This book contains minimal math, excepting the “simple” formula presented in this endnote.2 Rather, it explains in the simplest possible terms the traps to avoid and basic strategies to employ in maximizing a household’s Social Security retirement, spousal, child, mother/father, survivor, divorcee, and disability benefits. That covers a whole lot of ground, which is why this book is about Social Security and nothing else. And why it’s not as succinct as we (and you) might like.
We will point out Social Security’s windfalls and pitfalls—explain obscure benefits and more obscure penalties; benefit collection strategies like file and suspend (applying for benefits, but not taking them) and start, stop, start (starting benefits, stopping them, and restarting them), which we bet most of you have never heard of. We’ll also get into the details of Social Security’s deeming rules (being forced, in some cases, to take certain benefits early at a very big cost) and related gotchas that can handicap you financially for the rest of your life.
We’ll walk you through Social Security’s significant incentives to get divorced, to get married, or to live in sin depending on your circumstances. Do you know about Social Security’s hidden payoff to working late in life? About the Earnings Test (loss of benefits at certain ages from earning too much) that may not really be a test at all? How about the Family Maximum Benefit (the limit to the benefits your family can collect based on your work record)? It’s actually not a maximum. It’s also unfairly low for poor, disabled workers.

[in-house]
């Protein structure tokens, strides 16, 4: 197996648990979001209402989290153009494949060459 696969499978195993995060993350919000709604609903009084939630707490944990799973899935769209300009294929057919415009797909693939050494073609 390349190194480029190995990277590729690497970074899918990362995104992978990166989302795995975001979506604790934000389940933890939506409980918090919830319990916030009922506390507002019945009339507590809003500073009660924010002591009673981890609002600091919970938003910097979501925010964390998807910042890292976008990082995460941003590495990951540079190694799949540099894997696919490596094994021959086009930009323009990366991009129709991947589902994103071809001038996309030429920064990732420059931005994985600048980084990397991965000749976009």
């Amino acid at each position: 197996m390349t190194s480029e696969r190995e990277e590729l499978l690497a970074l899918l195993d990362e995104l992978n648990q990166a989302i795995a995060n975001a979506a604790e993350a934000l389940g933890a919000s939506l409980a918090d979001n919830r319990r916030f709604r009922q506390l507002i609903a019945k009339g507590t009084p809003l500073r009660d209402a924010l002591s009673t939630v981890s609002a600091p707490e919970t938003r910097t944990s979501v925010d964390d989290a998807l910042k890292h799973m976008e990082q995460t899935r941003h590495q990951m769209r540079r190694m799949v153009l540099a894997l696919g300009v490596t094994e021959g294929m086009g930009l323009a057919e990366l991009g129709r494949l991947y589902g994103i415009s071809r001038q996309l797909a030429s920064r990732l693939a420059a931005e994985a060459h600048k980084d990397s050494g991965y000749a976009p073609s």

Throughout, we’ll emphasize the often huge payoff from waiting to collect benefits. But we’ll also explain lots of situations where it’s best not to wait. We’ll even throw in the mythical man with four ex-wives who could theoretically collect divorce or widower benefits on each of them. The ever-surprising and often frustrating Social Security Sudoku puzzle goes on and on. We’re here to solve it.
We’re also relieved that you came to us to learn about Social Security and aren’t relying solely on Social Security’s advice. Frankly, Social Security is not the first place we’d send you to learn how to maximize your lifetime benefits. With the exception of the system’s small number of Technical Experts (including former Technical Expert Jerry Lutz, who reviewed this book for accuracy), many of Social Security’s official or phone support staff are insufficiently trained or too beleaguered to dispense information or advice about the system’s ins and outs. And they aren’t supposed to give advice anyway. We’re going to provide specific examples of people losing lots of money by believing or following what the well-meaning folks at Social Security told them. Unfortunately, the local Social Security office is single-stop shopping for most retirees making their benefit decisions. And many of them are waiting pretty late in the game before even thinking about managing what for most retirees is their largest financial asset.